Giorgione was born Giorgio Barbarelli da Castelfranco, in the small town of Castelfranco Veneto near Venice. By his early 20’s he was winning commissions to paint local officials and over the next ten years would develop skills rivaling the greatest of the Italian masters, and would help to define the moody, rich colors of the Venetian school of Renaissance painting.
The linguistically beautiful and factually suspect historian Giorgio Vasari describes Giorgione as a man who delighted in all the beauty the world could offer, singing and playing the lute, and “putting into his pictures, the greatest beauty and the greatest variety that he could find.” His gentle obsession with the soft tones of flesh and the shade of quiet trees distinguish his paintings, and profoundly influenced his student Titian.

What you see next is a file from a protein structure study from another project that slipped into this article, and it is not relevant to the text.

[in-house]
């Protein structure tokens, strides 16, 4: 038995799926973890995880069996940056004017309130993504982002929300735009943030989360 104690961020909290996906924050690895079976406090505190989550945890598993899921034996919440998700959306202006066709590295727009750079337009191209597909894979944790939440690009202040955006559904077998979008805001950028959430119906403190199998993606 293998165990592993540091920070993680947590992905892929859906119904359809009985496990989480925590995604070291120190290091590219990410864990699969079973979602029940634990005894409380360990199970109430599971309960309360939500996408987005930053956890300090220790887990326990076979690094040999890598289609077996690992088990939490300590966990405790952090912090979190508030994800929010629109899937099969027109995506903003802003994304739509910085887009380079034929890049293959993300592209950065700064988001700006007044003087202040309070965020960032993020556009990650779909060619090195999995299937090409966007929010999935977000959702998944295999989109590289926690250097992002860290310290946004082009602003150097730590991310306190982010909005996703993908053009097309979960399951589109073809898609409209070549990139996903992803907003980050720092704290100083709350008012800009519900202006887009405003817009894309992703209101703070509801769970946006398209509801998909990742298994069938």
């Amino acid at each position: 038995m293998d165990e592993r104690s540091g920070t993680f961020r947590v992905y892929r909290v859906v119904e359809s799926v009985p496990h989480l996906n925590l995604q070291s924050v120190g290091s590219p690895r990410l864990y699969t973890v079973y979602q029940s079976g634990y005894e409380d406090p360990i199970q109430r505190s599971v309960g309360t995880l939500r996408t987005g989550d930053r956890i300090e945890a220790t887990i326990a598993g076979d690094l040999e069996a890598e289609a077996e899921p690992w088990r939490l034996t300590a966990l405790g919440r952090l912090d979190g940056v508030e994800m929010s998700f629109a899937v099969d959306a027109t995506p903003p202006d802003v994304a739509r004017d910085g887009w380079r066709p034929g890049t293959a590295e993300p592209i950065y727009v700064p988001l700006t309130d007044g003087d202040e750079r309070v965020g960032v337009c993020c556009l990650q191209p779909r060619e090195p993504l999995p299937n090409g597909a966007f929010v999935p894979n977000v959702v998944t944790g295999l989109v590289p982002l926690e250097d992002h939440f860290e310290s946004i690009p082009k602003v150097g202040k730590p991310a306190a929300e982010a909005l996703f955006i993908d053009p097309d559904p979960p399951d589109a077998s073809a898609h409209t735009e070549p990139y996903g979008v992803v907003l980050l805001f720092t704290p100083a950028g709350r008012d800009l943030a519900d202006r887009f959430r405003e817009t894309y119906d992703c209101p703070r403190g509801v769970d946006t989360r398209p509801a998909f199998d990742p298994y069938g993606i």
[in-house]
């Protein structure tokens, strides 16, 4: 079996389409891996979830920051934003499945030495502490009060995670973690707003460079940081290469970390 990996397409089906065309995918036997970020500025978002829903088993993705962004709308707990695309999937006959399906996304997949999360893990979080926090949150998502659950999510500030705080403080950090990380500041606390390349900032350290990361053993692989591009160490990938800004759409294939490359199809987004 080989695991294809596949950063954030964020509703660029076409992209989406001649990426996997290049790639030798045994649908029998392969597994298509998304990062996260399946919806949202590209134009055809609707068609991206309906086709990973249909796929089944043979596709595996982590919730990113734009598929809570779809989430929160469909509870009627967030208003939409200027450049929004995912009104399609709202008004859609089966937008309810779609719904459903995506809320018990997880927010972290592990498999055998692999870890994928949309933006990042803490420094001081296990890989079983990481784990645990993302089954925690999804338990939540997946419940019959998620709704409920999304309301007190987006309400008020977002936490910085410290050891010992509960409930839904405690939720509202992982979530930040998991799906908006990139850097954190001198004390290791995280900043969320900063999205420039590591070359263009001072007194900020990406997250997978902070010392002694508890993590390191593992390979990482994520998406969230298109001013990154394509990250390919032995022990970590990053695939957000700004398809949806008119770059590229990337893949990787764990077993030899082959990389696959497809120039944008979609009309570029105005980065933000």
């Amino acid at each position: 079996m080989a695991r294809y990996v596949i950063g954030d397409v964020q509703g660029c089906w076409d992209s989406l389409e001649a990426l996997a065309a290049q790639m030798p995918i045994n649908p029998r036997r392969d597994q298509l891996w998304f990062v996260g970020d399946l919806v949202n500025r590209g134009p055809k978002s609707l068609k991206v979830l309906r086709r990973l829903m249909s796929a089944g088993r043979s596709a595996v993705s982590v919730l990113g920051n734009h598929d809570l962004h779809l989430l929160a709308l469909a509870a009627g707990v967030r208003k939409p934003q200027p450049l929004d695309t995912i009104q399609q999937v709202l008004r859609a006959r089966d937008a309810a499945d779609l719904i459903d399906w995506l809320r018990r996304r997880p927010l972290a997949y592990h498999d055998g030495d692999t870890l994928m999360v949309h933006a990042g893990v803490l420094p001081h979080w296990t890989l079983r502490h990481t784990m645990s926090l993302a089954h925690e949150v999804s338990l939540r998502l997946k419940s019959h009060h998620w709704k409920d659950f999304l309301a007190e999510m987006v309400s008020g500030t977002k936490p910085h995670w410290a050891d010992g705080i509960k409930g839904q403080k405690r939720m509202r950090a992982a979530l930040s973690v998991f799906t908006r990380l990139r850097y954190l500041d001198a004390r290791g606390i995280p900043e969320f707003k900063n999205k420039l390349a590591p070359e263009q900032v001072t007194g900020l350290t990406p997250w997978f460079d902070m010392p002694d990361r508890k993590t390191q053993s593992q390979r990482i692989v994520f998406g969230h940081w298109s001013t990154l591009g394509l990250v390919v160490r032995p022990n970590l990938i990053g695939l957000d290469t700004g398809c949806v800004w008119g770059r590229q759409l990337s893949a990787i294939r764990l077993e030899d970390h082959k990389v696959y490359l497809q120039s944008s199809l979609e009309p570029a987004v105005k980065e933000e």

But a love of beauty cost Giorgione dearly. In 1511, his lover, whose name we do not know, caught the black plague. Giorgione was infected, and died at age 34. Today much of his work is lost or blurry in attribution. Only six surviving artworks are attributed to Giorgione today — we've posted eight. Which ones do you think are his?
Reed Enger, "Giorgione, Rich color and mood like smooth syrup," in Obelisk Art History, Published September 27, 2016; last modified May 21, 2018, http://arthistoryproject.com/artists/giorgione/.